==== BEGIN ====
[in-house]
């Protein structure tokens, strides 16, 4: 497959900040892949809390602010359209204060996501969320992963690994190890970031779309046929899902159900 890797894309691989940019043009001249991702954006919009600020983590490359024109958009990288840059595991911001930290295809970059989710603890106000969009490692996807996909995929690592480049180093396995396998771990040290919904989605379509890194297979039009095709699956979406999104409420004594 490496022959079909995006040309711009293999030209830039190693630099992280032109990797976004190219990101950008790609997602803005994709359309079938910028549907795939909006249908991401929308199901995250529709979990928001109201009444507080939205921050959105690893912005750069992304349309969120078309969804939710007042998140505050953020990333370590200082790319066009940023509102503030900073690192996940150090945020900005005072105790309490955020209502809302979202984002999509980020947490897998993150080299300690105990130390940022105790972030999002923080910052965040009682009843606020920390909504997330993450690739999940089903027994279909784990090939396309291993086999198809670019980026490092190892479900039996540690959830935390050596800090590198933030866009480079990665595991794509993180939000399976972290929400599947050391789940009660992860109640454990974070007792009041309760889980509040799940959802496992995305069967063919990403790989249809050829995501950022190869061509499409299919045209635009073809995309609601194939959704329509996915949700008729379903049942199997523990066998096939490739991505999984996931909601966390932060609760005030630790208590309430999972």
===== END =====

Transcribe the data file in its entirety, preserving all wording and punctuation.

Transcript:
[in-house]
């Protein structure tokens, strides 16, 4: 497959900040892949809390602010359209204060996501969320992963690994190890970031779309046929899902159900 890797894309691989940019043009001249991702954006919009600020983590490359024109958009990288840059595991911001930290295809970059989710603890106000969009490692996807996909995929690592480049180093396995396998771990040290919904989605379509890194297979039009095709699956979406999104409420004594 490496022959079909995006040309711009293999030209830039190693630099992280032109990797976004190219990101950008790609997602803005994709359309079938910028549907795939909006249908991401929308199901995250529709979990928001109201009444507080939205921050959105690893912005750069992304349309969120078309969804939710007042998140505050953020990333370590200082790319066009940023509102503030900073690192996940150090945020900005005072105790309490955020209502809302979202984002999509980020947490897998993150080299300690105990130390940022105790972030999002923080910052965040009682009843606020920390909504997330993450690739999940089903027994279909784990090939396309291993086999198809670019980026490092190892479900039996540690959830935390050596800090590198933030866009480079990665595991794509993180939000399976972290929400599947050391789940009660992860109640454990974070007792009041309760889980509040799940959802496992995305069967063919990403790989249809050829995501950022190869061509499409299919045209635009073809995309609601194939959704329509996915949700008729379903049942199997523990066998096939490739991505999984996931909601966390932060609760005030630790208590309430999972």